US Agriculture Secretary Tom Vilsack visited Ford headquarters in Dearborn Monday.
He was there, along with Michigan Senator Debbie Stabenow and members of the United Soybean Board, to visit a Ford research lab and make a broader push for more “bio-based” products.
Vilsack says there’s “unlimited capacity and opportunity” in the bio-based economy.
“Virtually everything we need in an economy—whether it’s a chemical, whether it’s a plastic, whether it’s a fiber, whether it’s a fabric, whether it’s fuel, whether it’s energy—can be produced from a plant, a crop, or livestock material,” Vilsack said.
Vilsack and Stabenow say strategic partnerships between farmers and industry are full of economic and environmental promise.
Stabenow, who chairs the Senate Agriculture Committee, says President Obama’s recent directive to increase federal purchases of bio-based products by 50% over two years is a good first step.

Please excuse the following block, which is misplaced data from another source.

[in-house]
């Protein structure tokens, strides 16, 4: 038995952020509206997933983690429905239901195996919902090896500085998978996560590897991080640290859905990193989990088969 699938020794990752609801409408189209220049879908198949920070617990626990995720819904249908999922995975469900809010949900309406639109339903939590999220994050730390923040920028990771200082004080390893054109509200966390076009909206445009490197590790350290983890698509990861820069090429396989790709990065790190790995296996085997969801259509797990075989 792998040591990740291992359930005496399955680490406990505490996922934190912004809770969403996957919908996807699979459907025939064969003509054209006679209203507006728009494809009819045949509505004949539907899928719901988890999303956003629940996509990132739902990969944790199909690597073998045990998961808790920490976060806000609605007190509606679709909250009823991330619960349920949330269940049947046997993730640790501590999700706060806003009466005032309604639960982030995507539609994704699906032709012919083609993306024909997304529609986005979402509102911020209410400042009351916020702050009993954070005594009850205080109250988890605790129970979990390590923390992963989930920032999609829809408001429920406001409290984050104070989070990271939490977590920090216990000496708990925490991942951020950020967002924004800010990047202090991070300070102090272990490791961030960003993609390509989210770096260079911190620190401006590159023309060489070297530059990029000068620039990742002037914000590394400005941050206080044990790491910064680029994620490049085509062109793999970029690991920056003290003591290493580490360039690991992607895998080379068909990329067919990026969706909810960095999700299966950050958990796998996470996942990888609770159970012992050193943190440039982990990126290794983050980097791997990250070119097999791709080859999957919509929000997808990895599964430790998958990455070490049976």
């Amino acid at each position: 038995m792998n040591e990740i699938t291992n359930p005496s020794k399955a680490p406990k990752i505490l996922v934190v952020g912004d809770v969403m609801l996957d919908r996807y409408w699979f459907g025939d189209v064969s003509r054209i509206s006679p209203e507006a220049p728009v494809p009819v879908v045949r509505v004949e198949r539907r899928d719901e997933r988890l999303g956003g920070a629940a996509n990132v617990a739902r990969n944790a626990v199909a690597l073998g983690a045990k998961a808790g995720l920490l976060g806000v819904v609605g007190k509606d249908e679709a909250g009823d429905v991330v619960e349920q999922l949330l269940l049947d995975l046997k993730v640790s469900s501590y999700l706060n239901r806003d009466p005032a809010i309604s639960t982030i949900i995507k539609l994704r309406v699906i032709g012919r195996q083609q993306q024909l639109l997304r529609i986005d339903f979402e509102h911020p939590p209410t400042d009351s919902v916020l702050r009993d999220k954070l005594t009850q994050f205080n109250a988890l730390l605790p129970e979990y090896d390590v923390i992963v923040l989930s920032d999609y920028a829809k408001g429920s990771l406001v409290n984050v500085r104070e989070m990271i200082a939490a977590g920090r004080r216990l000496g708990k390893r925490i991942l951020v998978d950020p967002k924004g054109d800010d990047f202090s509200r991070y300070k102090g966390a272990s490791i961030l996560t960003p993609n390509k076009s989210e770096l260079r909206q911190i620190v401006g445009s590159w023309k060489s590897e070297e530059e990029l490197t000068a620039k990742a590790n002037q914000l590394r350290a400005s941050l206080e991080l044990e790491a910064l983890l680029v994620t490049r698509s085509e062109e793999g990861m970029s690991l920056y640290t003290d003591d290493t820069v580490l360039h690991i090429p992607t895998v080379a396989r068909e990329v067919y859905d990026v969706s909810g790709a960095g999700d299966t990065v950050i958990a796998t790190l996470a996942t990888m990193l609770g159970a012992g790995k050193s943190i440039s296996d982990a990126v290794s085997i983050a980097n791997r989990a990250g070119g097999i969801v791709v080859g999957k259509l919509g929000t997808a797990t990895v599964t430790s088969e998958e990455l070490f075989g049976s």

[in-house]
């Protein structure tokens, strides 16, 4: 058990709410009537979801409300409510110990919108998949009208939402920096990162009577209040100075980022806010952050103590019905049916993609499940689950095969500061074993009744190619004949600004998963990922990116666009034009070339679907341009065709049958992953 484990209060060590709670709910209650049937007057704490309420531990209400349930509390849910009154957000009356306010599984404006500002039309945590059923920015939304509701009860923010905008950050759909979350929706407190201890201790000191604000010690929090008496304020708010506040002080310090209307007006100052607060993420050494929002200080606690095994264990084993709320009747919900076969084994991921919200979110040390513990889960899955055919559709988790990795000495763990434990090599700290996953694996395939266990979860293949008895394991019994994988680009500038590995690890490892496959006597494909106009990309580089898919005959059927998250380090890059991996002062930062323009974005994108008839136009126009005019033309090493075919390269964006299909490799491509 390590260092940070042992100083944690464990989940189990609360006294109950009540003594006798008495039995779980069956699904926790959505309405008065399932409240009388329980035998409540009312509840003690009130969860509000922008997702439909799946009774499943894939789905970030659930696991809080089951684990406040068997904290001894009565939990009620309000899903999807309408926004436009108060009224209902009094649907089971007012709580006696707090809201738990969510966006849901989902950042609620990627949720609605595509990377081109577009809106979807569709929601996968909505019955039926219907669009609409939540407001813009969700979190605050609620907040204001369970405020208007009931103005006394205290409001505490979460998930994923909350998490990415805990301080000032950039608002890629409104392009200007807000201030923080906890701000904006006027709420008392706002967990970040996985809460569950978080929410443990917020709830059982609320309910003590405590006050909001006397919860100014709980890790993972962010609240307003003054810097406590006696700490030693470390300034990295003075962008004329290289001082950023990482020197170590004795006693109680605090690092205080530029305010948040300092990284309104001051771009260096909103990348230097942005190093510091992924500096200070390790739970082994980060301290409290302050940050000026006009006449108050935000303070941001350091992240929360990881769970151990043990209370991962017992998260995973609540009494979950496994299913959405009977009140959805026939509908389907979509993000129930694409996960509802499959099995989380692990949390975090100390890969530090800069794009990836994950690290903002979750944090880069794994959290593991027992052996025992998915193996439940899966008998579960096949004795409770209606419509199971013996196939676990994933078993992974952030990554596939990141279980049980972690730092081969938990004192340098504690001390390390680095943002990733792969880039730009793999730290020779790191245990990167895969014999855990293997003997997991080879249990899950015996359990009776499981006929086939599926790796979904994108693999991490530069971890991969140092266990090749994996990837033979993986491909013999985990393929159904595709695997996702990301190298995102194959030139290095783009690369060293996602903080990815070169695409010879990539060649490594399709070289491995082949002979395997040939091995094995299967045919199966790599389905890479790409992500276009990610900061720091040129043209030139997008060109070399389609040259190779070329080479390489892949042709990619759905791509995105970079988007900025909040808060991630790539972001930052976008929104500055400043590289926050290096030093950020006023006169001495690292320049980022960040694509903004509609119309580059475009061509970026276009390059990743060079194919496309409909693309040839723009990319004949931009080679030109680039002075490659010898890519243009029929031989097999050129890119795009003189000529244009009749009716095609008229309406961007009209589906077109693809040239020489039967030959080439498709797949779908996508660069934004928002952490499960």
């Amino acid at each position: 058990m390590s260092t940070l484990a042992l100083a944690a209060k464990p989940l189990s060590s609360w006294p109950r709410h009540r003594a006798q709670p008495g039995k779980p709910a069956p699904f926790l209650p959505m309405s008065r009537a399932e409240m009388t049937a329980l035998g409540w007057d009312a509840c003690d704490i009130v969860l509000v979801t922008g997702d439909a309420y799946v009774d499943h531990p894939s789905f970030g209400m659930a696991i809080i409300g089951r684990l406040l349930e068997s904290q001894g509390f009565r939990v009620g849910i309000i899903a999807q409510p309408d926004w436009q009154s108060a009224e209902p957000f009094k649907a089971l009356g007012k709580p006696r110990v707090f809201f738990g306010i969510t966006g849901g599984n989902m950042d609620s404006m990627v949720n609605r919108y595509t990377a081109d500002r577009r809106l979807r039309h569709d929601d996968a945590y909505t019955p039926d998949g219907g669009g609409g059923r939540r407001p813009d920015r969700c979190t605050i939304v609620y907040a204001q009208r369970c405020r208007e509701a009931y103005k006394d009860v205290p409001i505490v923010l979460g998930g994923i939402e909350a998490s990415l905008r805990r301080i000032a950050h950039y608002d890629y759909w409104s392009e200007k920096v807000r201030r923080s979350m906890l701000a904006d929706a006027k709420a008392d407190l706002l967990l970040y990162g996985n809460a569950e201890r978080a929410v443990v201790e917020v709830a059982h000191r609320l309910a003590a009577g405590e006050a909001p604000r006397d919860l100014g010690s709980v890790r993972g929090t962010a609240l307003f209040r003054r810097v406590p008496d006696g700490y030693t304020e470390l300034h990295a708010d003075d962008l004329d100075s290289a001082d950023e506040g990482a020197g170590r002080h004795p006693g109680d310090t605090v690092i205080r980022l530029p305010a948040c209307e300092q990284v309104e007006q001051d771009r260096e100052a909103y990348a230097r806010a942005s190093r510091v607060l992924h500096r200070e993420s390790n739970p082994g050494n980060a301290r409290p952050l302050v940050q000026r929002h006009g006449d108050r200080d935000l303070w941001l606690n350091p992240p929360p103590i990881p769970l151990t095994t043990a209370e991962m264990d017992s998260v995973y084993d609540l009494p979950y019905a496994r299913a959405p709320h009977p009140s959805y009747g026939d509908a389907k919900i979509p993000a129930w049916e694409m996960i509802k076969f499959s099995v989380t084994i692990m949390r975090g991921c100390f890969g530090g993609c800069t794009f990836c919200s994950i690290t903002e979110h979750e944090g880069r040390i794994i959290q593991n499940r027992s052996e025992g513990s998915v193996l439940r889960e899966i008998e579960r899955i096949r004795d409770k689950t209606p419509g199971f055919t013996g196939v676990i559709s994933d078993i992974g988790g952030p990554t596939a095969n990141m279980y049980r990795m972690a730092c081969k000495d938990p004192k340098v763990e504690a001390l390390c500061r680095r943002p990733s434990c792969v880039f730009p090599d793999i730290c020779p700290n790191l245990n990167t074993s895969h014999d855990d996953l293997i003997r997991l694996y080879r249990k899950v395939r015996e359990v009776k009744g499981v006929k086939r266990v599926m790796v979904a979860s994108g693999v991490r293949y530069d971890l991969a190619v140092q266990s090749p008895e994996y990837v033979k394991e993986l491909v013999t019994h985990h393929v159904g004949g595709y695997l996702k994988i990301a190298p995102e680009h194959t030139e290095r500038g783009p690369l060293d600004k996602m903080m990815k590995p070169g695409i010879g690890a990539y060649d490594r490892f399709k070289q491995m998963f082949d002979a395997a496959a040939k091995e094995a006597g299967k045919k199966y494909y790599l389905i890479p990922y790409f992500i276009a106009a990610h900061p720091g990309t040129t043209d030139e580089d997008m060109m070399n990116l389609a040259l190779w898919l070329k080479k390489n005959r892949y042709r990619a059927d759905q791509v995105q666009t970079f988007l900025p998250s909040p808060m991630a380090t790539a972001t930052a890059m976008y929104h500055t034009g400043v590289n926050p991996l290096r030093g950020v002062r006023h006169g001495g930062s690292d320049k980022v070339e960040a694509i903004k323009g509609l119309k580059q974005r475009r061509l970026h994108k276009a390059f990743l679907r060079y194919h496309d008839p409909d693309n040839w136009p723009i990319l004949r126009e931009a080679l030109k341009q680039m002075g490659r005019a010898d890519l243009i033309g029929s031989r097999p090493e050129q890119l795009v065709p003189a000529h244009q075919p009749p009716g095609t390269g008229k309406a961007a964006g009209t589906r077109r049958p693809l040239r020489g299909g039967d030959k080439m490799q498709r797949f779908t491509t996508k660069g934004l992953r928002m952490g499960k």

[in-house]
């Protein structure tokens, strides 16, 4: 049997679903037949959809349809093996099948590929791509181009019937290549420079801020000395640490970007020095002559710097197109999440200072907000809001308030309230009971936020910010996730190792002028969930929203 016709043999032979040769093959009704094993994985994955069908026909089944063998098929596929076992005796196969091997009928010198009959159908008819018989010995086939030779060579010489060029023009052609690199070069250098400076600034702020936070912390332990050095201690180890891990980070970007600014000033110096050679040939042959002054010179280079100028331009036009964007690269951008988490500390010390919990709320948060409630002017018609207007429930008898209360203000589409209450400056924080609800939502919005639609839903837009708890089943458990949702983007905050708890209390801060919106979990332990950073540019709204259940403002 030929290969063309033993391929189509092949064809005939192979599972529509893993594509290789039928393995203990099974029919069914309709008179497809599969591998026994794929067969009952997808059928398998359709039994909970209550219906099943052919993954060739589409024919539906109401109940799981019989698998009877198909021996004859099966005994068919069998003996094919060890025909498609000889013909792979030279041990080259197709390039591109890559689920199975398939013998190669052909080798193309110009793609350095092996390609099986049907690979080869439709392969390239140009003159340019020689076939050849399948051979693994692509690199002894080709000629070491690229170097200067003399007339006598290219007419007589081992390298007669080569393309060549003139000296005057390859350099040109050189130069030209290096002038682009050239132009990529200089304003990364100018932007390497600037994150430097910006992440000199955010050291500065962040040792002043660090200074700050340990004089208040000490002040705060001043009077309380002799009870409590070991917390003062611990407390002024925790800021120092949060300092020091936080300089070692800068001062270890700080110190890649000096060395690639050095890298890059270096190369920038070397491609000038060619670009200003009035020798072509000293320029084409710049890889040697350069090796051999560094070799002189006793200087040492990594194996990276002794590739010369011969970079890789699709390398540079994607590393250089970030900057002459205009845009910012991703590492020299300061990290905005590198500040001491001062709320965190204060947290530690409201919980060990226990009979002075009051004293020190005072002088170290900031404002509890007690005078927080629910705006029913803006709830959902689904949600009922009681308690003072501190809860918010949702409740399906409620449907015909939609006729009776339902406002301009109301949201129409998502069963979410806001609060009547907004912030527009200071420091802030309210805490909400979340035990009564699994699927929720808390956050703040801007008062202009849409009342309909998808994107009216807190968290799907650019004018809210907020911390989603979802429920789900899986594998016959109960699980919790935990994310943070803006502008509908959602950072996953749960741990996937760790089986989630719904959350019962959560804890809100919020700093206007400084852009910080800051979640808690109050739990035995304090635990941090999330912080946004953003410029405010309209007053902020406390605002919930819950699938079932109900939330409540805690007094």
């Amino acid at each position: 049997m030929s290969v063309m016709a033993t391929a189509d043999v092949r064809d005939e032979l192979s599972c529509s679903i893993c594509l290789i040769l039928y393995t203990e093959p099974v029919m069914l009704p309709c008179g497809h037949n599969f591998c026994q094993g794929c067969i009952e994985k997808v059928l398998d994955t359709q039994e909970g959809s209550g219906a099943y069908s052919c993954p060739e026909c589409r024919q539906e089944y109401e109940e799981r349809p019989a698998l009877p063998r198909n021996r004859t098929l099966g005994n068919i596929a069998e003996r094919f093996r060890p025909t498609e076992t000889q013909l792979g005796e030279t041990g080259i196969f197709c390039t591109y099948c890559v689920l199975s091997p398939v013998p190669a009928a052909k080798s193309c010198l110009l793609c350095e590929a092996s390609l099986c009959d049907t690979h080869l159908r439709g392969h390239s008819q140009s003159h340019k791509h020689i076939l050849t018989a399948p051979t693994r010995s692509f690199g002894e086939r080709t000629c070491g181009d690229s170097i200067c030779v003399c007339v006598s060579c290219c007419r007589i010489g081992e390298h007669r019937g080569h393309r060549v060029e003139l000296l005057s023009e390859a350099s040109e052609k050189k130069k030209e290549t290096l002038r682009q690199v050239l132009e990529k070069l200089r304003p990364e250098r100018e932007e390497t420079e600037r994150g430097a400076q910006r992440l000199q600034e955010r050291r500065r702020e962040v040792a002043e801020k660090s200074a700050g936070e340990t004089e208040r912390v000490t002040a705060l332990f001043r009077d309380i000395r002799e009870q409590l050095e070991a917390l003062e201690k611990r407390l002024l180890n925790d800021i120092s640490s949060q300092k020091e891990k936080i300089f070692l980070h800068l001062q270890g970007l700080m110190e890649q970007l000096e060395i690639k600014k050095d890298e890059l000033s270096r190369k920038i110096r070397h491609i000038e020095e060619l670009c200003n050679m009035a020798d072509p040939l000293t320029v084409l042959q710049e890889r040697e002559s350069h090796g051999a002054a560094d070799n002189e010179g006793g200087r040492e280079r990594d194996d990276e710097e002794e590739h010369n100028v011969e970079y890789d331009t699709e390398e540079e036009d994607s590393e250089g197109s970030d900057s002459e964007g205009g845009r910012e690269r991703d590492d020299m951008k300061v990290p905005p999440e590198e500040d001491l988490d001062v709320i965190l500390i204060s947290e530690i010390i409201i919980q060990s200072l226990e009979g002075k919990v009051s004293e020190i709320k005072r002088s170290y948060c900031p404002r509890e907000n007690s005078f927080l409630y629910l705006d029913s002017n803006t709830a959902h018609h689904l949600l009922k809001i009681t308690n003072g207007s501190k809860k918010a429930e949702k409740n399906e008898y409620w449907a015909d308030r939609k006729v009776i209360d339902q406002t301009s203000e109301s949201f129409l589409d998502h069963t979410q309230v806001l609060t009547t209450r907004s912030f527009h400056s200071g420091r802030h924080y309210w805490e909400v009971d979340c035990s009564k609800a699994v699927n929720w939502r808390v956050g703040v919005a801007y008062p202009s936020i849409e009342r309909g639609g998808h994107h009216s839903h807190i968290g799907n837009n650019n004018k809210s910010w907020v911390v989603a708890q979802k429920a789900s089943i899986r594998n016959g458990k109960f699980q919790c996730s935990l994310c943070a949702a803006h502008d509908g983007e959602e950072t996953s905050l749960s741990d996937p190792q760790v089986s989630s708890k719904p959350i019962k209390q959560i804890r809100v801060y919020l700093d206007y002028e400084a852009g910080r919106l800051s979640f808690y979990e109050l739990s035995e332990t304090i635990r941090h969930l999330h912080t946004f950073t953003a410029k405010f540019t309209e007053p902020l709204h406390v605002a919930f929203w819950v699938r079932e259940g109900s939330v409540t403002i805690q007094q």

But she says more needs to be done to support the research, development, and commercialization in the “bio-economy” she and Vilsack think represents the future.
“This is a very, very exciting time,” Stabenow said. “I think the sky’s the limit.”
But both Vilsack and Stabenow warn that US farmers are now ravaged by drought—and need a “safety net” to get them through that and other challenges.
Both pushed for Congress to pass the giant, multi-year agricultural policy package known as the Farm Bill.
The bill has passed the Senate, but the US House could delay taking it up until after the November elections.
After the Dearborn stop, Stabenow and Vilsack moved on to Lansing to talk with some Michigan farmers about the harsh drought conditions they face.